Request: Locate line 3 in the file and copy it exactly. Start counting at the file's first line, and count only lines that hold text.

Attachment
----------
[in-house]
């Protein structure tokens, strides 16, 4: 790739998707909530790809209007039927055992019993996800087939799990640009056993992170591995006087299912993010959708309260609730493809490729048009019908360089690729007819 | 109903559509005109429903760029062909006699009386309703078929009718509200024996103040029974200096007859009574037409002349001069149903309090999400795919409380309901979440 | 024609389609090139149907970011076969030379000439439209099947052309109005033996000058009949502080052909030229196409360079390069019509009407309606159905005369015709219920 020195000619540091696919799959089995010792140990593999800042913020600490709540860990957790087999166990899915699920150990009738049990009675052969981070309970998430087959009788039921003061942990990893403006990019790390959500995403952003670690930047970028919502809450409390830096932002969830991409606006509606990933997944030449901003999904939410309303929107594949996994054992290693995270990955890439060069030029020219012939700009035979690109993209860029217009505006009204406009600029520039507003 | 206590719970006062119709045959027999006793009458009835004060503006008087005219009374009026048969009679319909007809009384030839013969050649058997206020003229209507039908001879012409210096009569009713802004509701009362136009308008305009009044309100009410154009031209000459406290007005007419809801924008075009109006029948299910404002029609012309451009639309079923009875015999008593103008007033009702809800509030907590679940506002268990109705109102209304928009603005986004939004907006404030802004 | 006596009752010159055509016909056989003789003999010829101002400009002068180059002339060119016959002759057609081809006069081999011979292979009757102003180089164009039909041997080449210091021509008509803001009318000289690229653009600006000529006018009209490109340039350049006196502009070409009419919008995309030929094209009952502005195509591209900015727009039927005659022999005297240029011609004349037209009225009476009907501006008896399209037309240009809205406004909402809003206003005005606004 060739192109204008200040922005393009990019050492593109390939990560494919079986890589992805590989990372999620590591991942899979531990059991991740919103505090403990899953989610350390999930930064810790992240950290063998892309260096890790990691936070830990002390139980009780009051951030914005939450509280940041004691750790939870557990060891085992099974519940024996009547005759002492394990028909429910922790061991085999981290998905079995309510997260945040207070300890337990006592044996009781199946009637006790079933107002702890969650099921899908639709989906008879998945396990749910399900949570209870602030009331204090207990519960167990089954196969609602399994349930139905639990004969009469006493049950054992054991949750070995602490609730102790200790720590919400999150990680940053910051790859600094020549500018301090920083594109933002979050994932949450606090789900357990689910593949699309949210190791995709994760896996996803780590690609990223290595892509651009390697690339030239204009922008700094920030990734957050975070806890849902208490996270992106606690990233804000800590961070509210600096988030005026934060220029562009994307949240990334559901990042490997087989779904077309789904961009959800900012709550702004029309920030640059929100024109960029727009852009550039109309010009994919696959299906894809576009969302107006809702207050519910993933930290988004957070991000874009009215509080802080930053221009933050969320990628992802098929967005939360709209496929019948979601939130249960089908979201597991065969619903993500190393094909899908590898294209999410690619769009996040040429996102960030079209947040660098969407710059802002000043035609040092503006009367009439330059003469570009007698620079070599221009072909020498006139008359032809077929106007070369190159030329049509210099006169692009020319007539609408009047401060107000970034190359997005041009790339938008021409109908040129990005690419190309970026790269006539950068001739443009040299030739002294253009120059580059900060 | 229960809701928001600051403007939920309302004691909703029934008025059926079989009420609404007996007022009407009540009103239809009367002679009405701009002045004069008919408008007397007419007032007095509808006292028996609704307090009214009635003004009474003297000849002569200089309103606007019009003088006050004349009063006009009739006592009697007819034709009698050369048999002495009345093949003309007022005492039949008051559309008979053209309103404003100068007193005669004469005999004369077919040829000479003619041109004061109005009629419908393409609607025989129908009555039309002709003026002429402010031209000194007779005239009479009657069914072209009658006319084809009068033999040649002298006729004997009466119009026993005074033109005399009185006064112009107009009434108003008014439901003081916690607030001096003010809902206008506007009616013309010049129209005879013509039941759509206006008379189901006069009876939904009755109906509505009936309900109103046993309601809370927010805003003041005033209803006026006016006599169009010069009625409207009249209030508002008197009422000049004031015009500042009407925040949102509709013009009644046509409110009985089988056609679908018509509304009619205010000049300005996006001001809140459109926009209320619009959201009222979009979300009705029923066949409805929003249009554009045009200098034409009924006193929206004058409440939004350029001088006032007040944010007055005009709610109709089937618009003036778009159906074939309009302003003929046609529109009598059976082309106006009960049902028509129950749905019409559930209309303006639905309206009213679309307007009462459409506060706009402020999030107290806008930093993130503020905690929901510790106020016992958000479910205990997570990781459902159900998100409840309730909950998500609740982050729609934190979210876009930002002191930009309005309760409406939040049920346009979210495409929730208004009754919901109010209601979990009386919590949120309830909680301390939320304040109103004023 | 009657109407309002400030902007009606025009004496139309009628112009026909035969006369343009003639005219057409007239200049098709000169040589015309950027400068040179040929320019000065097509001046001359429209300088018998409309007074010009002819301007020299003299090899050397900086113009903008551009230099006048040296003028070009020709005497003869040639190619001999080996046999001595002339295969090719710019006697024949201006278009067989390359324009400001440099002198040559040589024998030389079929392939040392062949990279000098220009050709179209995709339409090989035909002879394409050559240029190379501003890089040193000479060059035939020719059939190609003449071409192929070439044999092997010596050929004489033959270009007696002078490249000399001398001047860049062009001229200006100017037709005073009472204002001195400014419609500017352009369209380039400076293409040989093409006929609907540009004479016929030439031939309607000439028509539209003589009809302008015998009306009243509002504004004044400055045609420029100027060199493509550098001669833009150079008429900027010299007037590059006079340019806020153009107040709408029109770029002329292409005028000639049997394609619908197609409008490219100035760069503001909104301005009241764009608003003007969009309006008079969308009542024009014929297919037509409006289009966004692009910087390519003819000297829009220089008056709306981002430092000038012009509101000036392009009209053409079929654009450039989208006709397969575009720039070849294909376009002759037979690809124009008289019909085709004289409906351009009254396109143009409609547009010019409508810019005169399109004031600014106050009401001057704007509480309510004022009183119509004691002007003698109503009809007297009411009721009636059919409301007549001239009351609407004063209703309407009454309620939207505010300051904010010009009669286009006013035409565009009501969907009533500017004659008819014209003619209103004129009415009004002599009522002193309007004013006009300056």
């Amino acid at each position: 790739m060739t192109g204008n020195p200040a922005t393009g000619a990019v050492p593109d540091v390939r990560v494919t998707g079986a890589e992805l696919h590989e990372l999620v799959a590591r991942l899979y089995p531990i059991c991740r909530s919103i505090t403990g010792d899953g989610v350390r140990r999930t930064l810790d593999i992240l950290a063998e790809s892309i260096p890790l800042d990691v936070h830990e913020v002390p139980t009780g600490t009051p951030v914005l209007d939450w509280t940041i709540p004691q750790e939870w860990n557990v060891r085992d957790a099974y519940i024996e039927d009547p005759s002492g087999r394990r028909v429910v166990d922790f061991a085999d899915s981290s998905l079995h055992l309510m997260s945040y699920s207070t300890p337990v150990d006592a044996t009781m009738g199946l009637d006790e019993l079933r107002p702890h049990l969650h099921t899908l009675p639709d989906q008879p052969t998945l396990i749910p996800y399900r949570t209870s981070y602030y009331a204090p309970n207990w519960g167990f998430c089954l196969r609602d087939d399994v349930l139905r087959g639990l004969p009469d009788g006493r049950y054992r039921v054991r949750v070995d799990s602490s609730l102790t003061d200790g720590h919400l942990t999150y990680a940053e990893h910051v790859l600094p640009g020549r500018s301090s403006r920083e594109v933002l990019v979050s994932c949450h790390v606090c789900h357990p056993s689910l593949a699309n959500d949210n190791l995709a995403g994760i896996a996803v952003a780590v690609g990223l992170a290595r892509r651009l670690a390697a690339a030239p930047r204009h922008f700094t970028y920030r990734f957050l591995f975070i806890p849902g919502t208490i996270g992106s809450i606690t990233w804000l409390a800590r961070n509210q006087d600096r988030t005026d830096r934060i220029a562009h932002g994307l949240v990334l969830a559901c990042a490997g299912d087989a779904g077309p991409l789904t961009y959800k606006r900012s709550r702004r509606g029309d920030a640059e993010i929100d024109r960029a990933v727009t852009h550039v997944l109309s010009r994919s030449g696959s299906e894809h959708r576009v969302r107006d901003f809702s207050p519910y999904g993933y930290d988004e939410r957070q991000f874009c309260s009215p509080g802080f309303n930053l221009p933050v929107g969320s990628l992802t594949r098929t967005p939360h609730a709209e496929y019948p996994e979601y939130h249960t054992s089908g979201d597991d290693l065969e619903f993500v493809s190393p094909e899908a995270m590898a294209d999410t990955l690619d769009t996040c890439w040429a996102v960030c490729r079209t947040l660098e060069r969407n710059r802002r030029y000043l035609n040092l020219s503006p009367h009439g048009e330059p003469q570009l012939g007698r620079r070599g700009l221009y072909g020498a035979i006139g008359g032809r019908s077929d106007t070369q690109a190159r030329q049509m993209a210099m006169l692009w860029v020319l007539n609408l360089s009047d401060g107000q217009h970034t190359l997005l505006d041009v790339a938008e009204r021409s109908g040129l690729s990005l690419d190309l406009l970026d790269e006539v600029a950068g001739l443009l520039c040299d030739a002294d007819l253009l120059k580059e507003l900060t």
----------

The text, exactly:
């Amino acid at each position: 790739m060739t192109g204008n020195p200040a922005t393009g000619a990019v050492p593109d540091v390939r990560v494919t998707g079986a890589e992805l696919h590989e990372l999620v799959a590591r991942l899979y089995p531990i059991c991740r909530s919103i505090t403990g010792d899953g989610v350390r140990r999930t930064l810790d593999i992240l950290a063998e790809s892309i260096p890790l800042d990691v936070h830990e913020v002390p139980t009780g600490t009051p951030v914005l209007d939450w509280t940041i709540p004691q750790e939870w860990n557990v060891r085992d957790a099974y519940i024996e039927d009547p005759s002492g087999r394990r028909v429910v166990d922790f061991a085999d899915s981290s998905l079995h055992l309510m997260s945040y699920s207070t300890p337990v150990d006592a044996t009781m009738g199946l009637d006790e019993l079933r107002p702890h049990l969650h099921t899908l009675p639709d989906q008879p052969t998945l396990i749910p996800y399900r949570t209870s981070y602030y009331a204090p309970n207990w519960g167990f998430c089954l196969r609602d087939d399994v349930l139905r087959g639990l004969p009469d009788g006493r049950y054992r039921v054991r949750v070995d799990s602490s609730l102790t003061d200790g720590h919400l942990t999150y990680a940053e990893h910051v790859l600094p640009g020549r500018s301090s403006r920083e594109v933002l990019v979050s994932c949450h790390v606090c789900h357990p056993s689910l593949a699309n959500d949210n190791l995709a995403g994760i896996a996803v952003a780590v690609g990223l992170a290595r892509r651009l670690a390697a690339a030239p930047r204009h922008f700094t970028y920030r990734f957050l591995f975070i806890p849902g919502t208490i996270g992106s809450i606690t990233w804000l409390a800590r961070n509210q006087d600096r988030t005026d830096r934060i220029a562009h932002g994307l949240v990334l969830a559901c990042a490997g299912d087989a779904g077309p991409l789904t961009y959800k606006r900012s709550r702004r509606g029309d920030a640059e993010i929100d024109r960029a990933v727009t852009h550039v997944l109309s010009r994919s030449g696959s299906e894809h959708r576009v969302r107006d901003f809702s207050p519910y999904g993933y930290d988004e939410r957070q991000f874009c309260s009215p509080g802080f309303n930053l221009p933050v929107g969320s990628l992802t594949r098929t967005p939360h609730a709209e496929y019948p996994e979601y939130h249960t054992s089908g979201d597991d290693l065969e619903f993500v493809s190393p094909e899908a995270m590898a294209d999410t990955l690619d769009t996040c890439w040429a996102v960030c490729r079209t947040l660098e060069r969407n710059r802002r030029y000043l035609n040092l020219s503006p009367h009439g048009e330059p003469q570009l012939g007698r620079r070599g700009l221009y072909g020498a035979i006139g008359g032809r019908s077929d106007t070369q690109a190159r030329q049509m993209a210099m006169l692009w860029v020319l007539n609408l360089s009047d401060g107000q217009h970034t190359l997005l505006d041009v790339a938008e009204r021409s109908g040129l690729s990005l690419d190309l406009l970026d790269e006539v600029a950068g001739l443009l520039c040299d030739a002294d007819l253009l120059k580059e507003l900060t």